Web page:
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EDF has confirmed it will press ahead with the development of a nuclear power station at Hinkley Point in Somerset.
Campaigners opposed to the planned Hinkley C nuclear power station have continued their protests, as a final decision on the project by French energy company EDF draws near.
A small group of protesters gathered in King's Square in Bridgwater, Somerset, on Thursday, some carrying banners dubbing the project a "white elephant".
One placard read: "Hinkley C will be everyone's financial nightmare".
Allan Jefferey, 64, spokesman for campaign group Stop Hinkley, called on EDF to withdraw from the project.
"I would like to urge EDF at their board meeting not to go ahead with what will be financial or commercial suicide," Mr Jefferey said.
"They should take a sensible step forward and go to non-polluting energy like the rest of the world."
It could be one of the biggest planned construction projects in the world - so what would building Hinkley Point C mean in numbers?Read the full story ›
An EDF board member has resigned ahead of a vote in which the Hinkley Point nuclear plant is expected to be approved.
Gerard Magnin, one of 18 board members, said the project is financially "risky" and will steer France further away from renewable energy sources.
In a resignation letter to chief executive Jean-Bernard Levy, seen by Reuters, Magnin said he was disappointed EDF's strategy was moving more and more towards nuclear power.
"I no longer want to support a strategy that I do not agree with," Magnin wrote.
It's been on and it's been off but now it's decision day for a new nuclear power station at Hinkley Point C.Read the full story ›
EDF is set to make a final decision on the planned nuclear power station at Hinkley Point, ending doubts over the £18 billion project.Read the full story ›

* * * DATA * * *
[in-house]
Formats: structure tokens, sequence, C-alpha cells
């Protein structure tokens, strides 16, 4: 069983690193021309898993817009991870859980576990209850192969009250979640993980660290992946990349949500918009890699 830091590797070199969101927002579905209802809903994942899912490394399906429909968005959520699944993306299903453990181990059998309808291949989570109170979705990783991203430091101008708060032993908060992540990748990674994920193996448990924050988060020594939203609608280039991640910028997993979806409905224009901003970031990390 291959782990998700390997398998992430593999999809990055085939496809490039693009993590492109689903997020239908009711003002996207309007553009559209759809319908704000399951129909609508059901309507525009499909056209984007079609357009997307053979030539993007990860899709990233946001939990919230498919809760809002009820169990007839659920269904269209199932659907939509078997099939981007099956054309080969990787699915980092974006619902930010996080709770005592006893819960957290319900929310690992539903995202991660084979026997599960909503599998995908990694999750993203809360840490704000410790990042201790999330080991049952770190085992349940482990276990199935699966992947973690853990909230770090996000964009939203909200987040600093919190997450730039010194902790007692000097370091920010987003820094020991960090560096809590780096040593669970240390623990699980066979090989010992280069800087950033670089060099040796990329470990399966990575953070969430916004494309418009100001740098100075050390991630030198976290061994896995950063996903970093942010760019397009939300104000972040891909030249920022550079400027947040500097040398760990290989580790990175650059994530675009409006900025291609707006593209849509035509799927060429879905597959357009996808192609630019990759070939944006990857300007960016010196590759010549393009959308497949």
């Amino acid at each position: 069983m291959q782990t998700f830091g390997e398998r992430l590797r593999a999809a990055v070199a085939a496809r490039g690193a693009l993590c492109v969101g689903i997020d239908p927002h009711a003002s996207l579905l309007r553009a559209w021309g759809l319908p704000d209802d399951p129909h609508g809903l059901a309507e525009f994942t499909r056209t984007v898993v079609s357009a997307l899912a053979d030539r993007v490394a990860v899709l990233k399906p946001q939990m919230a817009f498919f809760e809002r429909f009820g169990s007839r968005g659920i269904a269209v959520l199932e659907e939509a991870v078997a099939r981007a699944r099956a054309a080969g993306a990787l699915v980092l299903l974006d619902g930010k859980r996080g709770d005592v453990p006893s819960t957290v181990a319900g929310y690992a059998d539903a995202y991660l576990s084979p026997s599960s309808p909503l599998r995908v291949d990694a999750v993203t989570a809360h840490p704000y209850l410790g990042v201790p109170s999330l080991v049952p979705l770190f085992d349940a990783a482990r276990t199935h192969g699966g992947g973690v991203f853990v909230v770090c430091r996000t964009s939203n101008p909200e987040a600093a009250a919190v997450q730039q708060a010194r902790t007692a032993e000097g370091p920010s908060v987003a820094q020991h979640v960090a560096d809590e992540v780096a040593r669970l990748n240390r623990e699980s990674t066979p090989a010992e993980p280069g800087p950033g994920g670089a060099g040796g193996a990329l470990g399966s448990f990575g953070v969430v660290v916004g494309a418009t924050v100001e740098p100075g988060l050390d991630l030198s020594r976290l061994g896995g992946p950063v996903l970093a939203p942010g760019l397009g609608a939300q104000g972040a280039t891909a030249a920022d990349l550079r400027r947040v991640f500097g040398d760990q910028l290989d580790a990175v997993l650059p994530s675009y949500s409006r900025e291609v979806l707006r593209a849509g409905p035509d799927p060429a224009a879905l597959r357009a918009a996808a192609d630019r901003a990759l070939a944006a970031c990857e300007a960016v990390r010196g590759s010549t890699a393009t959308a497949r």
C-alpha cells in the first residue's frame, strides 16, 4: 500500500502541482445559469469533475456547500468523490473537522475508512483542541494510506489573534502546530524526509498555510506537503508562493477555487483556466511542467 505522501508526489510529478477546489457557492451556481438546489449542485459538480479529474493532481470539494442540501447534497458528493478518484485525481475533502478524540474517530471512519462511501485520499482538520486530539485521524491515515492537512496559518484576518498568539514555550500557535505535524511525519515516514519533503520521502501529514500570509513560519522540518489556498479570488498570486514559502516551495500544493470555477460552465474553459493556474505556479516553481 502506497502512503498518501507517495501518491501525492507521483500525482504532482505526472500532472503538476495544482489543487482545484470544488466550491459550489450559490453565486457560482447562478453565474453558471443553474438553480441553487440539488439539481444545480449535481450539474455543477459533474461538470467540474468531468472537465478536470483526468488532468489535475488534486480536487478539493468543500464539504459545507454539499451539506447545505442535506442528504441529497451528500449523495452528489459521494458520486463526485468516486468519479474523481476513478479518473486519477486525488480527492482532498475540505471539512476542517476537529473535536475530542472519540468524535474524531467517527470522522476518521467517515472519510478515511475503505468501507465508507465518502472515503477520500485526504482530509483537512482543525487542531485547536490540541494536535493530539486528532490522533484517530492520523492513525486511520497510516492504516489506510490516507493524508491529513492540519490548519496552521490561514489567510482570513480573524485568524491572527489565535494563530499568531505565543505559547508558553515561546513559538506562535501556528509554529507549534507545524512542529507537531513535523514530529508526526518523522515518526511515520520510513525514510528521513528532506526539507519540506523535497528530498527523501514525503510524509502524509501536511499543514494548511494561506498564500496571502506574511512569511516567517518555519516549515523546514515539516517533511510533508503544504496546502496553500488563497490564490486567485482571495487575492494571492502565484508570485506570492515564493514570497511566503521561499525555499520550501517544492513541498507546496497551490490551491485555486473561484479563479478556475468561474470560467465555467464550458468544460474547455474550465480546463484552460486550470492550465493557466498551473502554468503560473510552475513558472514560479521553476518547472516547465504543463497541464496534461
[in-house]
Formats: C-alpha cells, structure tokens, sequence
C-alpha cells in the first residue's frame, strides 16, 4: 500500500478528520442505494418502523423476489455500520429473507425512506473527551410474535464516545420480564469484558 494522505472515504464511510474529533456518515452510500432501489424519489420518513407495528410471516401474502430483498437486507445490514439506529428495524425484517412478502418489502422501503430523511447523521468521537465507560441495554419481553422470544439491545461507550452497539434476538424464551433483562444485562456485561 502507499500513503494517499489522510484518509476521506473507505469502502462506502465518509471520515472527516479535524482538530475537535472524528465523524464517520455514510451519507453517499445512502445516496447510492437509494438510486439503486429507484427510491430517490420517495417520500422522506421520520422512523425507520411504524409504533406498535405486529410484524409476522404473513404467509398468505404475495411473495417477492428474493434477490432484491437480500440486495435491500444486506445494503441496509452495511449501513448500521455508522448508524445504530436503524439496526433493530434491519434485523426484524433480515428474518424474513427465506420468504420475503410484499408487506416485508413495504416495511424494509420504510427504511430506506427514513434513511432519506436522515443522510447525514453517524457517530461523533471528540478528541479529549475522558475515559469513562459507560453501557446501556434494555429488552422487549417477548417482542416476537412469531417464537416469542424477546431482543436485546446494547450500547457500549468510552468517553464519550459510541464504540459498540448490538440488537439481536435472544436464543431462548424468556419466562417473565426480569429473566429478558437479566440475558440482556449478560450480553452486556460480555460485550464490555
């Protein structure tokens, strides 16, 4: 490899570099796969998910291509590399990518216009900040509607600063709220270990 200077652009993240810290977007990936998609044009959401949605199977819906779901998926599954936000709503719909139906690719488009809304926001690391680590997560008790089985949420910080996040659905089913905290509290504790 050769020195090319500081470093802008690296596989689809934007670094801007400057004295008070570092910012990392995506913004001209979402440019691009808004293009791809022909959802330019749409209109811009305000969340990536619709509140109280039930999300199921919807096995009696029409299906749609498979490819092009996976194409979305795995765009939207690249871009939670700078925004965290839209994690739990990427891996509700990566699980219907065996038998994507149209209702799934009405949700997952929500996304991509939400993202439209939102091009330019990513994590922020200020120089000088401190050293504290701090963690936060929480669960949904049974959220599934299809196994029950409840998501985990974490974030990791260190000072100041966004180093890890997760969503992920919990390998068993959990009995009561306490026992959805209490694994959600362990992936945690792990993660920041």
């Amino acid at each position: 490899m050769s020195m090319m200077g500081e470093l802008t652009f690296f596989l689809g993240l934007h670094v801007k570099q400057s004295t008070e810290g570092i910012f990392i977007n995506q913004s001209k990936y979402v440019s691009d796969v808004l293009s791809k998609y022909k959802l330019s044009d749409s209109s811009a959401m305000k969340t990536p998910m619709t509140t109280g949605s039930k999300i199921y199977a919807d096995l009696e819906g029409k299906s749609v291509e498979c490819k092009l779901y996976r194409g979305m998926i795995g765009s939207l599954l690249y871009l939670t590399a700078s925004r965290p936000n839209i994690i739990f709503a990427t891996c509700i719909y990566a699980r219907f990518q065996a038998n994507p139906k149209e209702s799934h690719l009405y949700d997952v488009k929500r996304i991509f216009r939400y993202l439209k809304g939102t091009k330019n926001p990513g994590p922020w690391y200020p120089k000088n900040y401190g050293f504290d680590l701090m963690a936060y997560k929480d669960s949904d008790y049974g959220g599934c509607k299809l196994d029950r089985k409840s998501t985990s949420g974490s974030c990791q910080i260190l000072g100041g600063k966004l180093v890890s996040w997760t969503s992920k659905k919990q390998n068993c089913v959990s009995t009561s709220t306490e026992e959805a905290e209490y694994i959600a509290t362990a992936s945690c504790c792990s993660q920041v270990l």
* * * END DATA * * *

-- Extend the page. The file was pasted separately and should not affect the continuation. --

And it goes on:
Protesters opposing the building of the Hinkley C nuclear power station in Somerset have been in Bridgwater decision day.Read the full story ›
Just exactly what is Hinkley Point C - and why do we need it?Read the full story ›
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French energy company EDF has repeated its support for the new nuclear power station at Hinkley, even though a final investment decision for the £18 billion plant is still to be made.
French unions had expressed their concerns over the impact of the project.
EDF relies on sensitivity studies already communicated to staff representatives and considers this vote does not change the fundamentals of the project, nor the desire of players to engage in it.
The director of Greenpeace comments that, in the wake of Brexit, it would be foolish to pursue the deal. He says the Government should be thinking in terms of renewable energy as a Plan B.
In the UK, Brexit is throwing up endless questions that no one knows the answers to over the future of the European energy market. It would be idiocy of the highest magnitude for the UK government in its current incarnation to sign this disastrous deal.